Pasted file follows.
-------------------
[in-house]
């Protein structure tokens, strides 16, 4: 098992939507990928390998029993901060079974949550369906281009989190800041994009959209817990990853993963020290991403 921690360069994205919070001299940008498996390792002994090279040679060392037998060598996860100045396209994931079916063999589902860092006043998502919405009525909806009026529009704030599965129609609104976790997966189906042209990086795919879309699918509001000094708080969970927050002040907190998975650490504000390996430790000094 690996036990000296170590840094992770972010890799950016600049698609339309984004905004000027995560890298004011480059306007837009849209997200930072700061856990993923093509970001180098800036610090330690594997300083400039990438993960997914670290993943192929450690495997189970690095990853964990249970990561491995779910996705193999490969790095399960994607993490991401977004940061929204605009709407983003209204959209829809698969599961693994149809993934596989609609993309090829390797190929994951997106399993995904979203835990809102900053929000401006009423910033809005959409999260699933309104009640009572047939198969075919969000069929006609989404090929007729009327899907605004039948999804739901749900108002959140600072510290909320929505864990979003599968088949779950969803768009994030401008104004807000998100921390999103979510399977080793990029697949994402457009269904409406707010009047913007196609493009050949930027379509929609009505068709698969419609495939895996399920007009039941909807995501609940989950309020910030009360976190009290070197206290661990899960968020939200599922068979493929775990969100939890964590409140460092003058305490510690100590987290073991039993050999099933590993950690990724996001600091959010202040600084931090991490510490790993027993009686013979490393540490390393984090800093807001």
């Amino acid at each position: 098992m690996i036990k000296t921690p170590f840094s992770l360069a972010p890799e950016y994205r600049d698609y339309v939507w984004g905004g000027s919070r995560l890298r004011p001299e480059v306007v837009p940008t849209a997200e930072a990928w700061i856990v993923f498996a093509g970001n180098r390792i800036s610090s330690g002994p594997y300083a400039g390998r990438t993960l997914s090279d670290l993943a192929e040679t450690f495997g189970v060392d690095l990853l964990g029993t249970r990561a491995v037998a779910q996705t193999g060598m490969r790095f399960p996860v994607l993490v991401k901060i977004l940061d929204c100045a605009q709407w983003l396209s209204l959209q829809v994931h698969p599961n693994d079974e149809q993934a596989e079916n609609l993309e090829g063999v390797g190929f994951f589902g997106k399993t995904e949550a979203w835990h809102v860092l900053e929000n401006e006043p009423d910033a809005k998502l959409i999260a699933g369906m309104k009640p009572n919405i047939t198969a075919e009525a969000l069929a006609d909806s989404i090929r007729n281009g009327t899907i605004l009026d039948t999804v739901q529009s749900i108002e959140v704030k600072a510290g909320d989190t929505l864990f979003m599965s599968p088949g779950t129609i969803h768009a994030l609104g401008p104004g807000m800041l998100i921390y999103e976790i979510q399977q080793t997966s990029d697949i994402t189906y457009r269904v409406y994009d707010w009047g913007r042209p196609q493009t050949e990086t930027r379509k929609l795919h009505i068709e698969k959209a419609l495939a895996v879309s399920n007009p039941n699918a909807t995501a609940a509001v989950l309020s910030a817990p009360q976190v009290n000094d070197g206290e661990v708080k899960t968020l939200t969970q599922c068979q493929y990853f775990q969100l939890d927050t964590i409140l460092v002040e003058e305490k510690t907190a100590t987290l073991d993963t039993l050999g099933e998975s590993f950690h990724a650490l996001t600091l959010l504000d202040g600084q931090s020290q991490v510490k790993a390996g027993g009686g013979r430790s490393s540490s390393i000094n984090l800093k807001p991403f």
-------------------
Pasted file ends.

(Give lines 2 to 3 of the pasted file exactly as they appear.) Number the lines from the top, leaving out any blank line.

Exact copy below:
């Protein structure tokens, strides 16, 4: 098992939507990928390998029993901060079974949550369906281009989190800041994009959209817990990853993963020290991403 921690360069994205919070001299940008498996390792002994090279040679060392037998060598996860100045396209994931079916063999589902860092006043998502919405009525909806009026529009704030599965129609609104976790997966189906042209990086795919879309699918509001000094708080969970927050002040907190998975650490504000390996430790000094 690996036990000296170590840094992770972010890799950016600049698609339309984004905004000027995560890298004011480059306007837009849209997200930072700061856990993923093509970001180098800036610090330690594997300083400039990438993960997914670290993943192929450690495997189970690095990853964990249970990561491995779910996705193999490969790095399960994607993490991401977004940061929204605009709407983003209204959209829809698969599961693994149809993934596989609609993309090829390797190929994951997106399993995904979203835990809102900053929000401006009423910033809005959409999260699933309104009640009572047939198969075919969000069929006609989404090929007729009327899907605004039948999804739901749900108002959140600072510290909320929505864990979003599968088949779950969803768009994030401008104004807000998100921390999103979510399977080793990029697949994402457009269904409406707010009047913007196609493009050949930027379509929609009505068709698969419609495939895996399920007009039941909807995501609940989950309020910030009360976190009290070197206290661990899960968020939200599922068979493929775990969100939890964590409140460092003058305490510690100590987290073991039993050999099933590993950690990724996001600091959010202040600084931090991490510490790993027993009686013979490393540490390393984090800093807001």
């Amino acid at each position: 098992m690996i036990k000296t921690p170590f840094s992770l360069a972010p890799e950016y994205r600049d698609y339309v939507w984004g905004g000027s919070r995560l890298r004011p001299e480059v306007v837009p940008t849209a997200e930072a990928w700061i856990v993923f498996a093509g970001n180098r390792i800036s610090s330690g002994p594997y300083a400039g390998r990438t993960l997914s090279d670290l993943a192929e040679t450690f495997g189970v060392d690095l990853l964990g029993t249970r990561a491995v037998a779910q996705t193999g060598m490969r790095f399960p996860v994607l993490v991401k901060i977004l940061d929204c100045a605009q709407w983003l396209s209204l959209q829809v994931h698969p599961n693994d079974e149809q993934a596989e079916n609609l993309e090829g063999v390797g190929f994951f589902g997106k399993t995904e949550a979203w835990h809102v860092l900053e929000n401006e006043p009423d910033a809005k998502l959409i999260a699933g369906m309104k009640p009572n919405i047939t198969a075919e009525a969000l069929a006609d909806s989404i090929r007729n281009g009327t899907i605004l009026d039948t999804v739901q529009s749900i108002e959140v704030k600072a510290g909320d989190t929505l864990f979003m599965s599968p088949g779950t129609i969803h768009a994030l609104g401008p104004g807000m800041l998100i921390y999103e976790i979510q399977q080793t997966s990029d697949i994402t189906y457009r269904v409406y994009d707010w009047g913007r042209p196609q493009t050949e990086t930027r379509k929609l795919h009505i068709e698969k959209a419609l495939a895996v879309s399920n007009p039941n699918a909807t995501a609940a509001v989950l309020s910030a817990p009360q976190v009290n000094d070197g206290e661990v708080k899960t968020l939200t969970q599922c068979q493929y990853f775990q969100l939890d927050t964590i409140l460092v002040e003058e305490k510690t907190a100590t987290l073991d993963t039993l050999g099933e998975s590993f950690h990724a650490l996001t600091l959010l504000d202040g600084q931090s020290q991490v510490k790993a390996g027993g009686g013979r430790s490393s540490s390393i000094n984090l800093k807001p991403f």